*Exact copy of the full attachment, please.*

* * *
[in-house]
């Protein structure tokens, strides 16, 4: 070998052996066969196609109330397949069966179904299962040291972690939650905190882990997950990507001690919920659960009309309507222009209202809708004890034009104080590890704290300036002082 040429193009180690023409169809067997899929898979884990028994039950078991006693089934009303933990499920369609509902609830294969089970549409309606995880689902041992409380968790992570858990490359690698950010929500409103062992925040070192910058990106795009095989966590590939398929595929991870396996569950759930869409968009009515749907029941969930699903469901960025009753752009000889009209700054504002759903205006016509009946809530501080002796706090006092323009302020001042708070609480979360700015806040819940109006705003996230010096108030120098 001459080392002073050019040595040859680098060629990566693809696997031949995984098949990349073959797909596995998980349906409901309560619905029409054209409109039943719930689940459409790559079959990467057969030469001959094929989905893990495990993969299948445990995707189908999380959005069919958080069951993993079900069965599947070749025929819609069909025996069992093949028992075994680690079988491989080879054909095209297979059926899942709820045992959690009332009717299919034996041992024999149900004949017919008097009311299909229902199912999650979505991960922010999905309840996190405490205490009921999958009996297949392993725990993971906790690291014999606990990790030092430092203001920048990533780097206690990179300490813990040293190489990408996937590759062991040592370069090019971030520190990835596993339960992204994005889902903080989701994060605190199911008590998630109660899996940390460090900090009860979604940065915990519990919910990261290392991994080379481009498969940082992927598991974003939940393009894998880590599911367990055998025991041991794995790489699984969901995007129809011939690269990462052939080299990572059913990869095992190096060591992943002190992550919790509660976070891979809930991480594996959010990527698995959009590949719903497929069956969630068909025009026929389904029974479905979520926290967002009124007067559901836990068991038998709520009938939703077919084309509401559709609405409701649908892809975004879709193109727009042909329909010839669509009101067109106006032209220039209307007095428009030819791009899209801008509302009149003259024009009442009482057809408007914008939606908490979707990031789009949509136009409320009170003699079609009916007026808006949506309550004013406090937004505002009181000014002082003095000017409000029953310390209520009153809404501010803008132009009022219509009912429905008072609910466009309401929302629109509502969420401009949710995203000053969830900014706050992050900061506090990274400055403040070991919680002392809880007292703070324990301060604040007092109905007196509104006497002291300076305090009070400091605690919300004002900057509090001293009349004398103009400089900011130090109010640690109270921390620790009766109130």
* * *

[in-house]
């Protein structure tokens, strides 16, 4: 070998052996066969196609109330397949069966179904299962040291972690939650905190882990997950990507001690919920659960009309309507222009209202809708004890034009104080590890704290300036002082 040429193009180690023409169809067997899929898979884990028994039950078991006693089934009303933990499920369609509902609830294969089970549409309606995880689902041992409380968790992570858990490359690698950010929500409103062992925040070192910058990106795009095989966590590939398929595929991870396996569950759930869409968009009515749907029941969930699903469901960025009753752009000889009209700054504002759903205006016509009946809530501080002796706090006092323009302020001042708070609480979360700015806040819940109006705003996230010096108030120098 001459080392002073050019040595040859680098060629990566693809696997031949995984098949990349073959797909596995998980349906409901309560619905029409054209409109039943719930689940459409790559079959990467057969030469001959094929989905893990495990993969299948445990995707189908999380959005069919958080069951993993079900069965599947070749025929819609069909025996069992093949028992075994680690079988491989080879054909095209297979059926899942709820045992959690009332009717299919034996041992024999149900004949017919008097009311299909229902199912999650979505991960922010999905309840996190405490205490009921999958009996297949392993725990993971906790690291014999606990990790030092430092203001920048990533780097206690990179300490813990040293190489990408996937590759062991040592370069090019971030520190990835596993339960992204994005889902903080989701994060605190199911008590998630109660899996940390460090900090009860979604940065915990519990919910990261290392991994080379481009498969940082992927598991974003939940393009894998880590599911367990055998025991041991794995790489699984969901995007129809011939690269990462052939080299990572059913990869095992190096060591992943002190992550919790509660976070891979809930991480594996959010990527698995959009590949719903497929069956969630068909025009026929389904029974479905979520926290967002009124007067559901836990068991038998709520009938939703077919084309509401559709609405409701649908892809975004879709193109727009042909329909010839669509009101067109106006032209220039209307007095428009030819791009899209801008509302009149003259024009009442009482057809408007914008939606908490979707990031789009949509136009409320009170003699079609009916007026808006949506309550004013406090937004505002009181000014002082003095000017409000029953310390209520009153809404501010803008132009009022219509009912429905008072609910466009309401929302629109509502969420401009949710995203000053969830900014706050992050900061506090990274400055403040070991919680002392809880007292703070324990301060604040007092109905007196509104006497002291300076305090009070400091605690919300004002900057509090001293009349004398103009400089900011130090109010640690109270921390620790009766109130």